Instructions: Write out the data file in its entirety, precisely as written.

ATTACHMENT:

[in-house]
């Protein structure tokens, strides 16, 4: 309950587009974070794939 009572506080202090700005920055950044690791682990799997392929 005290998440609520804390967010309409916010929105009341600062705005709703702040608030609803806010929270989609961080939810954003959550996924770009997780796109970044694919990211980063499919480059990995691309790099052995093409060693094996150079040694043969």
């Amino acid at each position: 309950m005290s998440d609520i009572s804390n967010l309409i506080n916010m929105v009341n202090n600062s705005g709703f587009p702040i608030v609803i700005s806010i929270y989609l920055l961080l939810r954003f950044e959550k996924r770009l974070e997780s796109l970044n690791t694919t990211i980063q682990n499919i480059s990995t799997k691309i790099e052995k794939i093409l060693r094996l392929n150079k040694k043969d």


[in-house]
């Protein structure tokens, strides 16, 4: 309950587009974070794939 009572506080202090700005920055950044690791682990799997392929 005290998440609520804390967010309409916010929105009341600062705005709703702040608030609803806010929270989609961080939810954003959550996924770009997780796109970044694919990211980063499919480059990995691309790099052995093409060693094996150079040694043969």
């Amino acid at each position: 309950m005290s998440d609520i009572s804390n967010l309409i506080n916010m929105v009341n202090n600062s705005g709703f587009p702040i608030v609803i700005s806010i929270y989609l920055l961080l939810r954003f950044e959550k996924r770009l974070e997780s796109l970044n690791t694919t990211i980063q682990n499919i480059s990995t799997k691309i790099e052995k794939i093409l060693r094996l392929n150079k040694k043969d």